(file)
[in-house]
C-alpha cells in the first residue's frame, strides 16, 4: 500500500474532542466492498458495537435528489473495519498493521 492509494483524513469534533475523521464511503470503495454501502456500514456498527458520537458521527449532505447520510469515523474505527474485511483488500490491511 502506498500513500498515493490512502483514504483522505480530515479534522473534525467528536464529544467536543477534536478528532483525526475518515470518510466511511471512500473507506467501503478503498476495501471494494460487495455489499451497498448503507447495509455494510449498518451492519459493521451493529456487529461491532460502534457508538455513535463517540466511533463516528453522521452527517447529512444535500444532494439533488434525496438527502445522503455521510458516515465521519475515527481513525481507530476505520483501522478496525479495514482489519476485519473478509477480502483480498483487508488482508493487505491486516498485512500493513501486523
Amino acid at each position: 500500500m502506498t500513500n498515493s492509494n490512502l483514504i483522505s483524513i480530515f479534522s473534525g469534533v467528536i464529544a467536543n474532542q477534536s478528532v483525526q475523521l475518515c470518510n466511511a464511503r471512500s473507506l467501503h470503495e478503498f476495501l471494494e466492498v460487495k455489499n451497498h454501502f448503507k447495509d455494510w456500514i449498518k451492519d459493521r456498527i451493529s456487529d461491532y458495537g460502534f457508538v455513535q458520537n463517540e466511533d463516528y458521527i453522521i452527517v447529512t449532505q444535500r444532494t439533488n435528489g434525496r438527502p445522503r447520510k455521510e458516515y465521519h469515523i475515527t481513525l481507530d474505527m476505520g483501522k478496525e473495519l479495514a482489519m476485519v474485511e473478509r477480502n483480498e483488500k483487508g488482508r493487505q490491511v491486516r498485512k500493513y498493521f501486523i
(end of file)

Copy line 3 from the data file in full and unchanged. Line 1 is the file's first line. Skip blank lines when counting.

Amino acid at each position: 500500500m502506498t500513500n498515493s492509494n490512502l483514504i483522505s483524513i480530515f479534522s473534525g469534533v467528536i464529544a467536543n474532542q477534536s478528532v483525526q475523521l475518515c470518510n466511511a464511503r471512500s473507506l467501503h470503495e478503498f476495501l471494494e466492498v460487495k455489499n451497498h454501502f448503507k447495509d455494510w456500514i449498518k451492519d459493521r456498527i451493529s456487529d461491532y458495537g460502534f457508538v455513535q458520537n463517540e466511533d463516528y458521527i453522521i452527517v447529512t449532505q444535500r444532494t439533488n435528489g434525496r438527502p445522503r447520510k455521510e458516515y465521519h469515523i475515527t481513525l481507530d474505527m476505520g483501522k478496525e473495519l479495514a482489519m476485519v474485511e473478509r477480502n483480498e483488500k483487508g488482508r493487505q490491511v491486516r498485512k500493513y498493521f501486523i